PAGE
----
The problem is the film is so very earnest in what it is doing and seeming so intent on being good it ends up being bland. In a weird way I got the sense that it wants to be a purely observational film and it stands back and outside a lot of what it is documenting. And yet there wasn’t enough insight into the various people so they added the voice overs. It’s beautiful to look at but it never is quite compelling.
While I like the film, watching it I get the feeling that the film has gotten slots at festivals such as Camden, Toronto and New York not because the film is truly great but because the festivals have respect for James Longley the film’s director. I say this because there are so many other better films out there that have not gotten a shot at the big stage but should have.
Recommended for those with interest in the subject but not for general audiences who are advised to look elsewhere.
Saturday, September 15, 2018
My suggestion? Laptop, darkened room, and headphones. Consider the first minute and a half where Survilla presents us with a Kubrickian black screen à la 2001: A Space Odyssey (1968). But instead of a wailing choir, we hear the rumblings of the forest: the swaying of trees, the snapping of twigs, the low rumble of unseen thumpings and thuddings. Soon the black fades into the night sky and little moths dance among the stars. Then comes the sound of gurgling water as schools of tiny fish slowly appear on screen shimmering among submerged tree roots. And in the distance, unseen, wolves and birds. The effect is hypnotic and key for acclimating oneself into Survilla’s method of sculpting time which is so highly reminiscent of Tarkovsky there are moments when you could imagine the cast of Stalker (1979) wandering into the frame. I shudder to think how a theater, even one with superb acoustics, might butcher the highly nuanced sound design.
Survilla presents a truly untamed wilderness in which one can see/hear echoes of an ecosystem still unmolested by humanity—there is only one human shown, a wizened farmer who appears in exactly two scenes, first to chop firewood, then to watch an incoming thunderstorm.
However, with the exceptions of the brilliant opening sequence and a chilling scene where he repeats footage of a family of cranes devouring an army of frogs, first in normal speed and then in slow-motion, he does precious little with what he finds other than present it to us in a deadening succession. The effect can sometimes come off like a nature documentary sans David Attenborough’s narration. Survilla clearly wants to evoke the otherworldly mood and timelessness of an antediluvian nature, but it comes off too frequently as frustratingly repetitive.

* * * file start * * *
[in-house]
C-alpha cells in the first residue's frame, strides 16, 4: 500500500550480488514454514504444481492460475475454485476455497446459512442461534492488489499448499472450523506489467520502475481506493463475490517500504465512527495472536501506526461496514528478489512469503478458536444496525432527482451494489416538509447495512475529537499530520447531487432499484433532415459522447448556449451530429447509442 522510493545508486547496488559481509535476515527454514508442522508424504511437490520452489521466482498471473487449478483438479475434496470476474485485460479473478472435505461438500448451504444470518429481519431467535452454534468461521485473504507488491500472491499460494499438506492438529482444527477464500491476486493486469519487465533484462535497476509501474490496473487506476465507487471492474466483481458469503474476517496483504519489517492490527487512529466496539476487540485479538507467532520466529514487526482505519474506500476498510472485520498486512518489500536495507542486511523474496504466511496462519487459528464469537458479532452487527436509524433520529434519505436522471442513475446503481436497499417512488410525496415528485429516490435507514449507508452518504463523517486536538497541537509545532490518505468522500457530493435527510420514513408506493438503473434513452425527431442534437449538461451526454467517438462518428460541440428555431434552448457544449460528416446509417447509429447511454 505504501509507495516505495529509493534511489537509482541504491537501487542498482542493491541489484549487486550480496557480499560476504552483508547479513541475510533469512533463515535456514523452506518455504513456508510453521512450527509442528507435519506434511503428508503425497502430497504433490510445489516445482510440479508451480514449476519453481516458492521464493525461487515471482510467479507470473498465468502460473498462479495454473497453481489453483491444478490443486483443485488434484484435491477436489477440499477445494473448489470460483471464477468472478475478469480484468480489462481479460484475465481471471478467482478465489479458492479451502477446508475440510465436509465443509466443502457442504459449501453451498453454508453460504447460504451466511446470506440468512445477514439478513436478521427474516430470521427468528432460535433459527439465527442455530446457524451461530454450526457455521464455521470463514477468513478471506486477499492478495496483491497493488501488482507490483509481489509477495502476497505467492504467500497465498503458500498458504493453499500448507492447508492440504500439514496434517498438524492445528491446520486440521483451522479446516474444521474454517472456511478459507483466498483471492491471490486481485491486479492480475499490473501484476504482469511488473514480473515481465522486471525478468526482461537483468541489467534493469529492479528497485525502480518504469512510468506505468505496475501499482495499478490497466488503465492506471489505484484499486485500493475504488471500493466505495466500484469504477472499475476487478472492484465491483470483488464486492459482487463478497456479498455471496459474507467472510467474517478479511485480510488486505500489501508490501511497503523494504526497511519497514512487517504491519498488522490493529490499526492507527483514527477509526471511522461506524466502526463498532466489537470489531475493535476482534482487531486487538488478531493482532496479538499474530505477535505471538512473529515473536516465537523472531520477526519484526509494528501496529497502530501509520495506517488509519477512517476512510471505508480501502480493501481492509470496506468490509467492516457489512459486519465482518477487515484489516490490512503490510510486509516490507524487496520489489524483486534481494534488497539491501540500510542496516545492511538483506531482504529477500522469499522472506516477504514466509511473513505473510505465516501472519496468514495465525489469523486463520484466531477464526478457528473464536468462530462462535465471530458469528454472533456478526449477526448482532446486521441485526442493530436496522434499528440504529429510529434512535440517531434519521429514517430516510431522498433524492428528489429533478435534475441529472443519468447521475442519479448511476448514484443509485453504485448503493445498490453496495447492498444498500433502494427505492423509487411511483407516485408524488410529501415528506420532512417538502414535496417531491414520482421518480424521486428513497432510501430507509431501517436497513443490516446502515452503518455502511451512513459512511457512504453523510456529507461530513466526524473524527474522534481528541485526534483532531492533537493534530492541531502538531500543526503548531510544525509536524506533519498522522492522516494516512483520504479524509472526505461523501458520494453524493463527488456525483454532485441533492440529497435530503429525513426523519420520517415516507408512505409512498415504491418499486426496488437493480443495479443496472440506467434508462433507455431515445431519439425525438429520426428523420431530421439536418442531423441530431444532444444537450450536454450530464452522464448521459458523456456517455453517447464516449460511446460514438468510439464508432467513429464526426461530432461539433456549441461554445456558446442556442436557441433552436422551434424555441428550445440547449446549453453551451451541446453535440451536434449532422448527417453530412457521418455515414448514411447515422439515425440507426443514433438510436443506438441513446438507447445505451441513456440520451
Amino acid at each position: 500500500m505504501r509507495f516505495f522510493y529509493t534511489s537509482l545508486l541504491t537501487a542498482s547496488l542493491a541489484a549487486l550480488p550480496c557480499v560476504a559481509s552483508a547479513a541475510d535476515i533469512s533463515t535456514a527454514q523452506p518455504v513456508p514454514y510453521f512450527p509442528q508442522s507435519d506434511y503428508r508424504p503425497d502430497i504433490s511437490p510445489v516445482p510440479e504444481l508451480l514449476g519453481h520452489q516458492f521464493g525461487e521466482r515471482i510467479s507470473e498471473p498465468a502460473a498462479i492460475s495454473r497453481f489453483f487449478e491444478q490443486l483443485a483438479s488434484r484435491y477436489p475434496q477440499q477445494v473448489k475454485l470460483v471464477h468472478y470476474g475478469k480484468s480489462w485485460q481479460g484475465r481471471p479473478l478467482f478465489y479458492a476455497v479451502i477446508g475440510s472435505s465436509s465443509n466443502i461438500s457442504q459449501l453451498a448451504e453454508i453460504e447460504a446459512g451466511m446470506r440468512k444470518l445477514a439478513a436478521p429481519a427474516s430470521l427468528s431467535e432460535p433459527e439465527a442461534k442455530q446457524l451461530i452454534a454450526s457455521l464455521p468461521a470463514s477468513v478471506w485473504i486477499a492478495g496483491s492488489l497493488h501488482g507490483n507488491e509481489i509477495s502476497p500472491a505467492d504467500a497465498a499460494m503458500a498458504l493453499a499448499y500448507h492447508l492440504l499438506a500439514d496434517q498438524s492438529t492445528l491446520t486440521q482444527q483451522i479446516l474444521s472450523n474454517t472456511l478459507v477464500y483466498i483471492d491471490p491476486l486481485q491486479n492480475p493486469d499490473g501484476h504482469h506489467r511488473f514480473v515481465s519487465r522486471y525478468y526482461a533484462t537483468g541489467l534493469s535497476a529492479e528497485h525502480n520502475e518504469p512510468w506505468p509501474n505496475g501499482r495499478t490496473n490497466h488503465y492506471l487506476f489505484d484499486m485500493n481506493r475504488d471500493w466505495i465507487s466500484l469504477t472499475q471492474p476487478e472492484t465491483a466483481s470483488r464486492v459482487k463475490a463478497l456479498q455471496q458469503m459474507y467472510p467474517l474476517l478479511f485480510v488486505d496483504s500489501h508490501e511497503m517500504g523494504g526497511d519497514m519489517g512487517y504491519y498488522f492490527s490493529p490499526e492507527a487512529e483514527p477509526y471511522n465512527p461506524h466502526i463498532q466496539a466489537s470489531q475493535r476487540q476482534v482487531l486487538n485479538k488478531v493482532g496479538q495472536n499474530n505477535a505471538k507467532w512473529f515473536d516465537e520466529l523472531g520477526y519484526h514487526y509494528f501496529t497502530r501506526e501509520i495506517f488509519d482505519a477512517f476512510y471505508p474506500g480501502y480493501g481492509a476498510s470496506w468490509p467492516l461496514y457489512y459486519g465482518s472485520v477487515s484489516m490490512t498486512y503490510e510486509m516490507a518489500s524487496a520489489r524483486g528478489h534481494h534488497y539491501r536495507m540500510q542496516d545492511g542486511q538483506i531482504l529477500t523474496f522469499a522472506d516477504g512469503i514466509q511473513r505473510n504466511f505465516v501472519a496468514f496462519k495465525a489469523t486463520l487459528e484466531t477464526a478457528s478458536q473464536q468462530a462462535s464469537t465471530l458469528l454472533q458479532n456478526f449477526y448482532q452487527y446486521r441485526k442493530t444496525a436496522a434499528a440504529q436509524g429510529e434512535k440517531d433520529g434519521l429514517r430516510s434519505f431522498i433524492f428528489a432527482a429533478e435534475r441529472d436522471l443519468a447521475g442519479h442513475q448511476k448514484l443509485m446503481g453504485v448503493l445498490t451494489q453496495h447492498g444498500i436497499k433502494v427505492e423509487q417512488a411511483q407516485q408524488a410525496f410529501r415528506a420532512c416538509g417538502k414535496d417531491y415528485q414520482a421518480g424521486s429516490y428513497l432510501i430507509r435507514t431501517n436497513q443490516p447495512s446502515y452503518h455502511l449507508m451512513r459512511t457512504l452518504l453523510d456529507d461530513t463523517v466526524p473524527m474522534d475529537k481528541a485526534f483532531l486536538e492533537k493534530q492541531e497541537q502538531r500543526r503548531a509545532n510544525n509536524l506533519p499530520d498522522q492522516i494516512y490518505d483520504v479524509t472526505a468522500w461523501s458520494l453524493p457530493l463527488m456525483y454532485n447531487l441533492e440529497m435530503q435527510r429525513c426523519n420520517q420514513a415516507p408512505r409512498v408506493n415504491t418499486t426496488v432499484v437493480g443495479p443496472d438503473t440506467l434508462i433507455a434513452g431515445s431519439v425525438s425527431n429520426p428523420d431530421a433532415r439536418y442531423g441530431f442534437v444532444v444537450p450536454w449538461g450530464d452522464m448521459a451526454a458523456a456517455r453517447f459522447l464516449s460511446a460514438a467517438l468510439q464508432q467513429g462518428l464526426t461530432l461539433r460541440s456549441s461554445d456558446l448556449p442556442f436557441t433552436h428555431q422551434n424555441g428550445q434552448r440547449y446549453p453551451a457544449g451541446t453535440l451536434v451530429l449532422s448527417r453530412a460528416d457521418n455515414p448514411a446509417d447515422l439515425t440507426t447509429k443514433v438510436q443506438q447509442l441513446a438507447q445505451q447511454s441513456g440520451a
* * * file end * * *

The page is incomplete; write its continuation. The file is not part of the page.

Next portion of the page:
YOURS IN SISTERHOOD
Women today read letters from Ms Magazine from the 1970's
Very good time capsule revealing how far we've come and how far we have to go. This is going to pla best for people who know what Ms was and stood for. I love bits of this such as the woman who reads the letter sent in from her 16 year old self. While I like the film a great deal I think it's a bit long at 100 minutes or so thanks to pretty much every reader being bookended by silence. uibble aside definitely worth a look.
Kafia, a young woman from Somalia tries to find the balance between life in her new home in Hungary and he Somali Background. If you've ever wondered what its like to leave everything you know for a better life somewhere else this film will give you an idea. While Kafia would seem to have an easier time than most, her struggle to balance this new world and it's new opportunities make this a compelling film. Also helping is the fact Kafia is a charming young lady you can't help but like. Worth a look.
Ethan Rice is a young man with cystic fibrosis. A filmmaker and musician we watch as he navigates his final days. A film of mixed emotions will leave you both sad at what it shows and happy at having met Ethan, a wickedly funny young man with a one of a kind outlook on dying- its not death tat scares him its the road there. I really like the film but it made me sad, and as such I will not write alot on the film because I don't want to be in that headspace.
Various 17 year olds talk to each other about their lives.
I have no idea what I think of this film. While billed as a documentary the film feels more like a work of fiction, perhaps docufiction as things see to be set up and not natural occurrences. The sense of unreality crashes into the reality for an uneasy partnership.
Friday, September 14, 2018
This is cinema as imagined by Guy Debord and his band of Continental psychogeographists: an examination of the symbiotic relationship between people and places. If this sounds dull, it’s only because you haven’t witnessed Levine and Rappmund’s mesmeric kino-eye: shot entirely in still shots and rapid stop-motion photography, the film transforms even busy highways into semi-static landscapes. Combined with the random unseen chattering of those found along its route—street poets and street perverts, homeless dandies and radio hosts—the effect is at once hypnotic and terrifying, ecstatic and spellbinding. Before long the film lulls you into a stupor as the freeway slithers past palm trees poking up behind empty reservoirs canals and rusty old pumpjacks in the middle of parking lots; quaint one-story homes in the shadow of factory smokestacks and rundown two-story houses decaying in the California heat; dead birds smashed on the pavement, dusty horses wandering construction sites. Soon the rhythm of the cities reveal themselves to us in subtle ways—at night when the shops and banks lie shuttered like corpses and the tail-lights of midnight traffic blaze like neon lettering, the solitude of empty bus-stops and the noise of crowded taco trucks feel like enigmas into unseen, unspeakable patterns.